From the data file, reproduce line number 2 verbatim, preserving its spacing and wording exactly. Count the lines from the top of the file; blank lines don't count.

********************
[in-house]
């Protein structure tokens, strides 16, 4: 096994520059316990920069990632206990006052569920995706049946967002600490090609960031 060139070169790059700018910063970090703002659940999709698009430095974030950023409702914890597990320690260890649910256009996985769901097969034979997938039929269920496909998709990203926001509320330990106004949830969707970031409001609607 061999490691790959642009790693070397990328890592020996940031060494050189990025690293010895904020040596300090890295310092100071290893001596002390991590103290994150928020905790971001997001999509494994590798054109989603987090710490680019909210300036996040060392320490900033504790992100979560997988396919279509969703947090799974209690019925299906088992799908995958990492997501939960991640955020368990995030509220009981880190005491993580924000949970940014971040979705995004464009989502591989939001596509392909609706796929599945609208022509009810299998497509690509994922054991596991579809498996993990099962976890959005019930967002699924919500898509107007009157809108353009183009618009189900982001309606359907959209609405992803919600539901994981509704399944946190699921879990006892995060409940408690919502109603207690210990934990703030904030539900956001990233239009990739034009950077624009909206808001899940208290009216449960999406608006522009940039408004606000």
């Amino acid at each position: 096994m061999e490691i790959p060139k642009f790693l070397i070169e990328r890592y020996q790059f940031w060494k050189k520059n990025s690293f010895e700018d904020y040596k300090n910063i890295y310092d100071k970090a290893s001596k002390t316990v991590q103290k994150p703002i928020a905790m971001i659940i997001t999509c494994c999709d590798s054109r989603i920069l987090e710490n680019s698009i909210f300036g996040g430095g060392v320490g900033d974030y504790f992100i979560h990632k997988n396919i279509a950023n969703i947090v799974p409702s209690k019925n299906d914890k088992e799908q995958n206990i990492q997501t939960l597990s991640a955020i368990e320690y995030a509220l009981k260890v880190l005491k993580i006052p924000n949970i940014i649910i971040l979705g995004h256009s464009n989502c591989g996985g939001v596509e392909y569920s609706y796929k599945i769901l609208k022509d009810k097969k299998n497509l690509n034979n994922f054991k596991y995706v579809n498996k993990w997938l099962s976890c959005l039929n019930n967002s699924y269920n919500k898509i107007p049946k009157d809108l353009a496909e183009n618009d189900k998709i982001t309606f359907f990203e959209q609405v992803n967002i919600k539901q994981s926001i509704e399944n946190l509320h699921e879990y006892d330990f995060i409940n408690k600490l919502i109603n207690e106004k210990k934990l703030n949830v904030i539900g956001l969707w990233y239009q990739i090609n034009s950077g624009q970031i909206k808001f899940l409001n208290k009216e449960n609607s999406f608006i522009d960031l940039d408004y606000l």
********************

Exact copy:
């Protein structure tokens, strides 16, 4: 096994520059316990920069990632206990006052569920995706049946967002600490090609960031 060139070169790059700018910063970090703002659940999709698009430095974030950023409702914890597990320690260890649910256009996985769901097969034979997938039929269920496909998709990203926001509320330990106004949830969707970031409001609607 061999490691790959642009790693070397990328890592020996940031060494050189990025690293010895904020040596300090890295310092100071290893001596002390991590103290994150928020905790971001997001999509494994590798054109989603987090710490680019909210300036996040060392320490900033504790992100979560997988396919279509969703947090799974209690019925299906088992799908995958990492997501939960991640955020368990995030509220009981880190005491993580924000949970940014971040979705995004464009989502591989939001596509392909609706796929599945609208022509009810299998497509690509994922054991596991579809498996993990099962976890959005019930967002699924919500898509107007009157809108353009183009618009189900982001309606359907959209609405992803919600539901994981509704399944946190699921879990006892995060409940408690919502109603207690210990934990703030904030539900956001990233239009990739034009950077624009909206808001899940208290009216449960999406608006522009940039408004606000």